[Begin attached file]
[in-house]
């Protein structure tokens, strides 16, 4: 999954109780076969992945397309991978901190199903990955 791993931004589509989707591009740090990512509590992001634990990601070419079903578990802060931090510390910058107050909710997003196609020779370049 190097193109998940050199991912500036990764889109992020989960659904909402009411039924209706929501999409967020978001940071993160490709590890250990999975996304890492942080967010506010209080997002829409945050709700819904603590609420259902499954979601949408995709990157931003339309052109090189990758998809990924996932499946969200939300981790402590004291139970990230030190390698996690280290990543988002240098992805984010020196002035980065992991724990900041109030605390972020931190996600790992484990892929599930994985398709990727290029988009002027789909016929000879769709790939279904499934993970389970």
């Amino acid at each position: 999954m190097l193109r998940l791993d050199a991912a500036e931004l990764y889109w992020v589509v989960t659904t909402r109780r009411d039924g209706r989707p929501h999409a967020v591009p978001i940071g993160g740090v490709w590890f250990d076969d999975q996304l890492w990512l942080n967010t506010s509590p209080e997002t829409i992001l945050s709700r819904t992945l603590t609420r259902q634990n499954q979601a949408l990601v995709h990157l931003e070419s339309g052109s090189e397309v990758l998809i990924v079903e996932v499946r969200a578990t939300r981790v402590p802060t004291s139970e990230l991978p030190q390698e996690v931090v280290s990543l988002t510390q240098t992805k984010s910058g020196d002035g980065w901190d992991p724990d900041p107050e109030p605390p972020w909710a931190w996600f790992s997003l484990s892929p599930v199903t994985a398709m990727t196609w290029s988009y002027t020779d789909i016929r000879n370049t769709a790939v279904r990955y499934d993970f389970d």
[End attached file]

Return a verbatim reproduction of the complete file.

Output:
[in-house]
């Protein structure tokens, strides 16, 4: 999954109780076969992945397309991978901190199903990955 791993931004589509989707591009740090990512509590992001634990990601070419079903578990802060931090510390910058107050909710997003196609020779370049 190097193109998940050199991912500036990764889109992020989960659904909402009411039924209706929501999409967020978001940071993160490709590890250990999975996304890492942080967010506010209080997002829409945050709700819904603590609420259902499954979601949408995709990157931003339309052109090189990758998809990924996932499946969200939300981790402590004291139970990230030190390698996690280290990543988002240098992805984010020196002035980065992991724990900041109030605390972020931190996600790992484990892929599930994985398709990727290029988009002027789909016929000879769709790939279904499934993970389970």
């Amino acid at each position: 999954m190097l193109r998940l791993d050199a991912a500036e931004l990764y889109w992020v589509v989960t659904t909402r109780r009411d039924g209706r989707p929501h999409a967020v591009p978001i940071g993160g740090v490709w590890f250990d076969d999975q996304l890492w990512l942080n967010t506010s509590p209080e997002t829409i992001l945050s709700r819904t992945l603590t609420r259902q634990n499954q979601a949408l990601v995709h990157l931003e070419s339309g052109s090189e397309v990758l998809i990924v079903e996932v499946r969200a578990t939300r981790v402590p802060t004291s139970e990230l991978p030190q390698e996690v931090v280290s990543l988002t510390q240098t992805k984010s910058g020196d002035g980065w901190d992991p724990d900041p107050e109030p605390p972020w909710a931190w996600f790992s997003l484990s892929p599930v199903t994985a398709m990727t196609w290029s988009y002027t020779d789909i016929r000879n370049t769709a790939v279904r990955y499934d993970f389970d």